Daffodils are easy to maintain; they tend to look like larger versions of buttercup flowers. Under the best growing conditions, they’ll multiply and can outlast any of us (!).
Here are three ways to display them:
Bunch some daffodils and wrap them with strips of natural burlap or brightly-colored twine to create a topiary-like (lemon lollipop) shape that will stand in a wide windowsill where you can enjoy them while using the kitchen sink or doing the laundry.
Place a single daffodil or a group of three in glass bud vases on top of a silver tray. Add a few fine twigs to offset the formality of the arrangement.
Glue bark to empty tin cans or purchase bark containers at a retail store. Fill the containers with daffodils, and place them on a tray of moss for an instant woodsy retreat.
Did You Know That…..
The daffodil is the official flower for the month of March.
The daffodil is also known as: Jonquil, Narcissus, Paperwhite and ‘Poet’s Hower.’
Scientists have discovered narciclasine, a natural compound found in daffodil bulbs, may be therapeutic in treating brain cancer.
The Daffodil Data Bank has accounted for over 13,000 hybrids, and apart from the regular yellow, there are others which come in a range of color combinations, like yellow and orange, yellow and white, orange and white, lime-green and pink colors.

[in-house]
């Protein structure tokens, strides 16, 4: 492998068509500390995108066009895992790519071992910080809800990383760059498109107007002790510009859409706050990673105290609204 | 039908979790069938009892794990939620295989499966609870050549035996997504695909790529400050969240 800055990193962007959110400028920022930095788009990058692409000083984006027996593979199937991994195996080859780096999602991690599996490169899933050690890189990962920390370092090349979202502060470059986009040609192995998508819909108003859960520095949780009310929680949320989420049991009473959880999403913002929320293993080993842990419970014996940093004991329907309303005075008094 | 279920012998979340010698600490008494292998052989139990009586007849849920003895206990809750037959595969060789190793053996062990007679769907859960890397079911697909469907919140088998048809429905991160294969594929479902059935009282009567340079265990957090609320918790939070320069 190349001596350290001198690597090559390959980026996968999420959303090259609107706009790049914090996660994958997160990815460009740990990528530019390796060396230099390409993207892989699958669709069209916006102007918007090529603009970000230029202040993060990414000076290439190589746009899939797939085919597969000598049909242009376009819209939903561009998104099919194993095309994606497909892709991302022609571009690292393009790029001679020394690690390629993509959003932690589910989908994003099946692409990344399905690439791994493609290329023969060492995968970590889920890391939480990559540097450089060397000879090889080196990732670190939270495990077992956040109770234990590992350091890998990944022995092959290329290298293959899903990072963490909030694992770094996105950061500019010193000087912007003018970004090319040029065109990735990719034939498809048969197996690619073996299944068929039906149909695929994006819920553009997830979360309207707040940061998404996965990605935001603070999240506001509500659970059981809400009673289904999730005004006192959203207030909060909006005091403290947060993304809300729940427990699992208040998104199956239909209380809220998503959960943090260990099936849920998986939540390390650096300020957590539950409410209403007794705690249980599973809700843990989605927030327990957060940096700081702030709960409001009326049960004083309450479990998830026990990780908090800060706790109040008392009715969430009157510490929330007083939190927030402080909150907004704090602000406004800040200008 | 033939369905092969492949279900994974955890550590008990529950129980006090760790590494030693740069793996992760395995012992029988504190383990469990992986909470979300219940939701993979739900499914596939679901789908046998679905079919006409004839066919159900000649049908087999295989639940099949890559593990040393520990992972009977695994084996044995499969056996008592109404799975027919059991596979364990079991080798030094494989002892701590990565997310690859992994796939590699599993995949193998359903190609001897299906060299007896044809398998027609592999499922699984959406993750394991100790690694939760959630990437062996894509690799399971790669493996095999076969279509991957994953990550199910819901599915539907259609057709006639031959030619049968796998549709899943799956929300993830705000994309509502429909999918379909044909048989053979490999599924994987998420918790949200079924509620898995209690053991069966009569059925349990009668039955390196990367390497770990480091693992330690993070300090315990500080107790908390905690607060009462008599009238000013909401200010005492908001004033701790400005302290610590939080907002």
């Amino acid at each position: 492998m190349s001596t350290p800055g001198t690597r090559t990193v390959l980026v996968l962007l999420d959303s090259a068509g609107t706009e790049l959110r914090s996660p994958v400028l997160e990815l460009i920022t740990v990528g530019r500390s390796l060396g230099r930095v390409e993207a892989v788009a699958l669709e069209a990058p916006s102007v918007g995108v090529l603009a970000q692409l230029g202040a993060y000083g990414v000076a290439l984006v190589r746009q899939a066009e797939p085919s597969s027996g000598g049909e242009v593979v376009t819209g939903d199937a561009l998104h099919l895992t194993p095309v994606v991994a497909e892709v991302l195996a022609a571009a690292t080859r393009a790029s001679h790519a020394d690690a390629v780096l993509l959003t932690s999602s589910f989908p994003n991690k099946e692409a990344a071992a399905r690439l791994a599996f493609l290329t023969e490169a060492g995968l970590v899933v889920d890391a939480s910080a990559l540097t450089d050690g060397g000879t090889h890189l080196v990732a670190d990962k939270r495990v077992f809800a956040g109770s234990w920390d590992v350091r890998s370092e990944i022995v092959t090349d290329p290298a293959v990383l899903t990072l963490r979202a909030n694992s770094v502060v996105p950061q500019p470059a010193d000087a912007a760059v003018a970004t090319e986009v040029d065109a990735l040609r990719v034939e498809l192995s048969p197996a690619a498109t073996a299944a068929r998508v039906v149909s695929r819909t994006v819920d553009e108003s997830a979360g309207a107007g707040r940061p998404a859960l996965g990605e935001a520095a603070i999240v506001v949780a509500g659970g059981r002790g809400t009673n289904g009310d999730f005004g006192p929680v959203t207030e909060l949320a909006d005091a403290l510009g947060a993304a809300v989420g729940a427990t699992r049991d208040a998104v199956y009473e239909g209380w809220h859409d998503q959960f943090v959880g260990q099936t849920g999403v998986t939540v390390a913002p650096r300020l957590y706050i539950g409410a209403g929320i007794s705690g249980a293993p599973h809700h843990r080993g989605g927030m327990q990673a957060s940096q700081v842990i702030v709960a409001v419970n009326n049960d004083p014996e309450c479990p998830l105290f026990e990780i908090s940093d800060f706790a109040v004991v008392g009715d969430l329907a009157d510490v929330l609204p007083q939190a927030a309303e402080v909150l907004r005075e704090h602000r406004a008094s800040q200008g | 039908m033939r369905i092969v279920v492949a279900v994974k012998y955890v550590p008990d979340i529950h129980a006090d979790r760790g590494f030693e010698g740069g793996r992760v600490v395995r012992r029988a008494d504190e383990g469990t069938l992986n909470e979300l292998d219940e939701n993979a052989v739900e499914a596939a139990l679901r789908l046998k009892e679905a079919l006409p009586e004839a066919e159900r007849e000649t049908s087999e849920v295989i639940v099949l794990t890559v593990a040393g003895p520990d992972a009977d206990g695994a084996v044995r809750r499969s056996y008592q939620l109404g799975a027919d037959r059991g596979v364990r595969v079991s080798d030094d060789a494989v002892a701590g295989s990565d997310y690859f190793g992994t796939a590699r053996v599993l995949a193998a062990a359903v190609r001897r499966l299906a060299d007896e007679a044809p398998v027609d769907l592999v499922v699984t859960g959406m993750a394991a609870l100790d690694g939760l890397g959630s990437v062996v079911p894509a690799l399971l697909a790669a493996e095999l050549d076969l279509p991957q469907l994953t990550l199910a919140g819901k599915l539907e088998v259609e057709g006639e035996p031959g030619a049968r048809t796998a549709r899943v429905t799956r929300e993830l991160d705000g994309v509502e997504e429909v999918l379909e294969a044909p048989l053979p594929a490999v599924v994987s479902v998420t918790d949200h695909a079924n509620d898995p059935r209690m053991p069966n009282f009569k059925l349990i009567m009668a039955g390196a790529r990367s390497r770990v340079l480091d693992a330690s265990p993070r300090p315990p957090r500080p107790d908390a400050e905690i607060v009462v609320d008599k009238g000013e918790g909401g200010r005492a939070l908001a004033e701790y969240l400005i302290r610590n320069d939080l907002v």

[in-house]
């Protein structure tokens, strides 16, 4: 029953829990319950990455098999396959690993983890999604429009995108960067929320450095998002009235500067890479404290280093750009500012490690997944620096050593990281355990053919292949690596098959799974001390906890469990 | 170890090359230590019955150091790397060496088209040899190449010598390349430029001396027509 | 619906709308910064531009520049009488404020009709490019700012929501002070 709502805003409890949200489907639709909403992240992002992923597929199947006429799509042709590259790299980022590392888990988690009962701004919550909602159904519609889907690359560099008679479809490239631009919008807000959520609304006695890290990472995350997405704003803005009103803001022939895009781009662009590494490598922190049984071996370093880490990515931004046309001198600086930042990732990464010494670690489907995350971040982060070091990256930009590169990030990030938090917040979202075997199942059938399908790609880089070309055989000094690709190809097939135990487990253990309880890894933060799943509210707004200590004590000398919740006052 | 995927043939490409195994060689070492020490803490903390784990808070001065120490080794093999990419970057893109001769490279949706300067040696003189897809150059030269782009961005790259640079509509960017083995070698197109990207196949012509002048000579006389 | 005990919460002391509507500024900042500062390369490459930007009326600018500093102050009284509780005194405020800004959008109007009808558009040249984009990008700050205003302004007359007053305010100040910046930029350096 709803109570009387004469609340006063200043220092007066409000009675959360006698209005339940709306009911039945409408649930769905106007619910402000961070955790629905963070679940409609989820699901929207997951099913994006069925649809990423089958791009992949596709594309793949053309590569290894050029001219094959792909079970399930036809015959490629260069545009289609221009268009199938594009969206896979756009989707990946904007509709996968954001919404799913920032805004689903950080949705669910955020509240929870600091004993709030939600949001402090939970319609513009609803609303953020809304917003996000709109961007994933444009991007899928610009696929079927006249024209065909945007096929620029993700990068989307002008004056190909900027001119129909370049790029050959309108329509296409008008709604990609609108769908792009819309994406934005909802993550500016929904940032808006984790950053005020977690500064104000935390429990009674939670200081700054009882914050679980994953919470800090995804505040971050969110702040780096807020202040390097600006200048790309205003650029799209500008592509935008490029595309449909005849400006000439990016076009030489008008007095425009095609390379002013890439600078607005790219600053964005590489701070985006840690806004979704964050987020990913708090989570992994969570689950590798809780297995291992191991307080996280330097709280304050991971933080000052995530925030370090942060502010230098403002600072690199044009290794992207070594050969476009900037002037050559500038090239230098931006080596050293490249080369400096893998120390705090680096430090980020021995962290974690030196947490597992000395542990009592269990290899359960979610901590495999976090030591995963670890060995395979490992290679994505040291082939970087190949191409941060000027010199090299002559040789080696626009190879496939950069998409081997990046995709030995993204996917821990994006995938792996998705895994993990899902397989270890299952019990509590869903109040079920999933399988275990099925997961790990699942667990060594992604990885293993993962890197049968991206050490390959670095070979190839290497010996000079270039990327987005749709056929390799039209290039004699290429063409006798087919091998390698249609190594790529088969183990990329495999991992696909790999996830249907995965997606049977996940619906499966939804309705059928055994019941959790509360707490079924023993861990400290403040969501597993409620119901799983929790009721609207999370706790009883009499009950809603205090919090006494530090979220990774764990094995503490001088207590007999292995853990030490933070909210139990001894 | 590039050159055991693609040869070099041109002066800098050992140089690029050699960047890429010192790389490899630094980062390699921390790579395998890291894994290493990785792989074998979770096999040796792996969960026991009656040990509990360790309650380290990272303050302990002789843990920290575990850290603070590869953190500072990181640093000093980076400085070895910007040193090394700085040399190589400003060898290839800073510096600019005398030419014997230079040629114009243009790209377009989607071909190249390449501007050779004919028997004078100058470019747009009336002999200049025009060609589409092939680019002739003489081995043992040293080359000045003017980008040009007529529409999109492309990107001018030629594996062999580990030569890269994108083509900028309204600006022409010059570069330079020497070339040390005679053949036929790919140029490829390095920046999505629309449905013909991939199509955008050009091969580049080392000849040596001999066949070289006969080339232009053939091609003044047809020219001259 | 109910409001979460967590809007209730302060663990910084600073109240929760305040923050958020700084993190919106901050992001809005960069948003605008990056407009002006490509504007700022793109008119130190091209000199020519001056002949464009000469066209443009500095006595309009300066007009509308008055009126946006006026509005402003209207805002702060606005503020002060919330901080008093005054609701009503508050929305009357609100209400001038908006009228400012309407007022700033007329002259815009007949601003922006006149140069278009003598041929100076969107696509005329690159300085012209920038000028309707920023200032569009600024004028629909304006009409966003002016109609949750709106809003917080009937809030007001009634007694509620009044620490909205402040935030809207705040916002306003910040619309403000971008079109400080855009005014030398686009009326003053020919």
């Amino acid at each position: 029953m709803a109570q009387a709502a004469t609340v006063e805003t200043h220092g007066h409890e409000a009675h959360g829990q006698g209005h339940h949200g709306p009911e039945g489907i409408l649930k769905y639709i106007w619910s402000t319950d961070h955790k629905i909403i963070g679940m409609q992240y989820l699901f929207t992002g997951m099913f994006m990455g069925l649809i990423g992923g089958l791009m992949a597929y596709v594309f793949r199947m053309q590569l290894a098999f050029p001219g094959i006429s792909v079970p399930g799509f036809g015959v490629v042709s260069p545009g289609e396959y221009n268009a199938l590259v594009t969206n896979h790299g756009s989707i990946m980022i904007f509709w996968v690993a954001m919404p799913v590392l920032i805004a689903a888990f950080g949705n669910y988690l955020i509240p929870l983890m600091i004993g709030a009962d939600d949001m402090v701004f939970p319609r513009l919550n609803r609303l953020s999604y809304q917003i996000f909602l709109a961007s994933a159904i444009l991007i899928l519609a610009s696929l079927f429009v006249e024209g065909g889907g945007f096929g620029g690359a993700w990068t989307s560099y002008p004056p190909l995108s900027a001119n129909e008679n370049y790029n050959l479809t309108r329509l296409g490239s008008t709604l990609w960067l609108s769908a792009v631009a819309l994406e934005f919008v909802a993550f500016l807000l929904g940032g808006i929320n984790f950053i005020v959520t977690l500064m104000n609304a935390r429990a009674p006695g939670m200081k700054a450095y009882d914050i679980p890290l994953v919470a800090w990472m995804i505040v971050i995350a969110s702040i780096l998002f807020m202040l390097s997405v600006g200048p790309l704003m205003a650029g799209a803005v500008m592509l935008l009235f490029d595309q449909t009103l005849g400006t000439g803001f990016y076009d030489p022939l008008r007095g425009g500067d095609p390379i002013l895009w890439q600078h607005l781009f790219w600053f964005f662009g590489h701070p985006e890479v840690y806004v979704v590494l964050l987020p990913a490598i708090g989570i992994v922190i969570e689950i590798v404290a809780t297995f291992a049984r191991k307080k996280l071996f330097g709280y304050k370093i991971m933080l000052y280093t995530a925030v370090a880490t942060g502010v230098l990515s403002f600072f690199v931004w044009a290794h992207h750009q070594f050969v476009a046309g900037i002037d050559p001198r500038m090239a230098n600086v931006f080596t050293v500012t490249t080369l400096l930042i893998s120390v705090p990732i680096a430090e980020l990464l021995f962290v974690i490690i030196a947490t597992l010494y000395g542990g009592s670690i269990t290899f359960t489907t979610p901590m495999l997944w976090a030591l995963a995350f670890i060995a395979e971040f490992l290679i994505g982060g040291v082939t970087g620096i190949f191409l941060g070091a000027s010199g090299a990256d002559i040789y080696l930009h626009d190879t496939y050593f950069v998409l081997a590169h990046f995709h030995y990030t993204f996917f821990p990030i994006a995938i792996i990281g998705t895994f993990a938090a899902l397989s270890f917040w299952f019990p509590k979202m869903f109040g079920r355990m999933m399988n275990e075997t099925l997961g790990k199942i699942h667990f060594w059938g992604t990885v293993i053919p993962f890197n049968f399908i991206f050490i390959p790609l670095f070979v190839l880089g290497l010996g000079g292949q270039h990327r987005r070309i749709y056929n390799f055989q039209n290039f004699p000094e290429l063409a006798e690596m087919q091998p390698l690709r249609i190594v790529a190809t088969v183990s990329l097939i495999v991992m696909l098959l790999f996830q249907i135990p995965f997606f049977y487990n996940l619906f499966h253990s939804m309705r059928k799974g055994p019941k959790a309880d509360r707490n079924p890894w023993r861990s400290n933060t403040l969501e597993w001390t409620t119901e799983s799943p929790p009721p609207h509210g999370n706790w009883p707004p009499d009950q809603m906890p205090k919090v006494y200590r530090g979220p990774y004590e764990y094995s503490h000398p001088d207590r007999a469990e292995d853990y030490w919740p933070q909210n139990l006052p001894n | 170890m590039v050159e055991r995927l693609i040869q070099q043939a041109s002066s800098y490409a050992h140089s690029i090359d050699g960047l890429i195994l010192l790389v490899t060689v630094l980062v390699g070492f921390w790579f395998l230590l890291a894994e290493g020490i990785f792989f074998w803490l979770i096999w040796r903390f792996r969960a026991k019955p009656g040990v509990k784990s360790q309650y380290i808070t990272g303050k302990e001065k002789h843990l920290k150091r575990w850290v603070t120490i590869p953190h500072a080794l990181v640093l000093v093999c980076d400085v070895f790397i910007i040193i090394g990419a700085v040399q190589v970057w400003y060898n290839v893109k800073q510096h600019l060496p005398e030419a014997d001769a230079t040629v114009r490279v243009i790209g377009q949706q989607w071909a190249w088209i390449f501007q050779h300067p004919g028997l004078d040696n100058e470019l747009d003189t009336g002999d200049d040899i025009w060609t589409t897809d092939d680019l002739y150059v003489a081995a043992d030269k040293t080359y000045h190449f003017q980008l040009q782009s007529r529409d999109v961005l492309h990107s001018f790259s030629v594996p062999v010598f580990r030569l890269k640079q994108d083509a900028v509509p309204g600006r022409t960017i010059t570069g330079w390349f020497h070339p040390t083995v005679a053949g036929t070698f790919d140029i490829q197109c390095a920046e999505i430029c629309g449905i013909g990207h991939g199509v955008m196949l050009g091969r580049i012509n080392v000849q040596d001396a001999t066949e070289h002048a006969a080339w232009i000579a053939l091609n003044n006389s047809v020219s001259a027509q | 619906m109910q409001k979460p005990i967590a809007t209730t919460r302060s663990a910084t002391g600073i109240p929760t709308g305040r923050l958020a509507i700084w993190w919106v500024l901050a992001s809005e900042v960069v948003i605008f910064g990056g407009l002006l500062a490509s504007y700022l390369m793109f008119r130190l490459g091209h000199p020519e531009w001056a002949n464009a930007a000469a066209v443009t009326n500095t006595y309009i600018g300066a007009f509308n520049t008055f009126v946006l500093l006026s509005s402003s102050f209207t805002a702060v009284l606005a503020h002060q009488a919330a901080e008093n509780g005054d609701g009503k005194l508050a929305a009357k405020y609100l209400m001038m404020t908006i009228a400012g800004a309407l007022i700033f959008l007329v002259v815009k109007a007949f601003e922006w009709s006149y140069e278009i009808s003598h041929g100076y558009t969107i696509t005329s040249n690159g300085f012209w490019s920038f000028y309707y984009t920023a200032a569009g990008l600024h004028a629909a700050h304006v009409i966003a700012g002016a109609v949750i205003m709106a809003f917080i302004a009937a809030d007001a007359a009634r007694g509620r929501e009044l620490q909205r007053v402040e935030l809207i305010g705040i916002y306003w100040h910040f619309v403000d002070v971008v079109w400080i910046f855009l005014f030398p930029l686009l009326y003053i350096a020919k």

In the Victorian eara, daffodils represented chivalry.
Because of their long association with Lent in England, they are known as the “Lent Lilly.”
The daffodil is the 10th wedding anniversary flower.
A gift of daffodils is said to ensure happiness.
Did You Know That…..
There are more than 25,000 documented orchid series around the world.
Want to add a few orchids to your home? Make sure that you choose a type that will thrive in the conditions where you want to display it, according to Cynthia Druckenbrod, Cleveland Botanical Garden’s vice president of horticulture and resident orchid expert.
She recommends that beginners start with a moth orchid (phalaenopsis). This plant likes indirect light and will thrive for a long time with proper care.
Moth orchids are also sturdy and easy to care for, but avoid overwatering them. Druckenbrod suggests watering by simply placing three ice cubes in the pot each week. Besides safely limiting the amount of water the plant gets, the ice also provides a little cold shock that she believes helps the plant retain its flower spikes and eventually re-bloom.
When the plant’s finished blooming cut off the flower stem if it gets yellow and dies back, making the cut where the stem goes from yellow to green. If the stem stays green, leave it alone.
Druckenbrod further recommends giving the plant about a year to re-bloom; if it doesn’t, you’re probably better off replacing it.
Sources: “It’s time for daffodils”-by Kathy Van Mullekom, Daily Press (Newport News, VA) and “Fast Facts”-3quarterstoday.com-The (Sunday) Vindicator, March 31, 2013, “Orchid Mania”-McClatchy Newspapers-The (Sunday) Vindicator, February 16, 2014